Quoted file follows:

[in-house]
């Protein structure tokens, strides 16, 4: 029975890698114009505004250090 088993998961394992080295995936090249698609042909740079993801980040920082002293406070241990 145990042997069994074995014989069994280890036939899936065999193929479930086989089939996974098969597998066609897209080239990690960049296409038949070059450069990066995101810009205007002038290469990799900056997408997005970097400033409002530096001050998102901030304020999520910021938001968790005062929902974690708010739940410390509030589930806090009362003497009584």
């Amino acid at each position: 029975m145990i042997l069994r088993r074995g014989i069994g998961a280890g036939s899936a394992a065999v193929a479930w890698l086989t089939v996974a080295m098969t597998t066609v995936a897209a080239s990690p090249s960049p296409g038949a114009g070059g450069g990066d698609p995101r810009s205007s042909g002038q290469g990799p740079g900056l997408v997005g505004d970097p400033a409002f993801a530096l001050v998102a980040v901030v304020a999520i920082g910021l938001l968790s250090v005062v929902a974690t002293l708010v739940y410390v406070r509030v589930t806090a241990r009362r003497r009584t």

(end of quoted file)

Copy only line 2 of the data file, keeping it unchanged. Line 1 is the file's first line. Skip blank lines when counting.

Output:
């Protein structure tokens, strides 16, 4: 029975890698114009505004250090 088993998961394992080295995936090249698609042909740079993801980040920082002293406070241990 145990042997069994074995014989069994280890036939899936065999193929479930086989089939996974098969597998066609897209080239990690960049296409038949070059450069990066995101810009205007002038290469990799900056997408997005970097400033409002530096001050998102901030304020999520910021938001968790005062929902974690708010739940410390509030589930806090009362003497009584």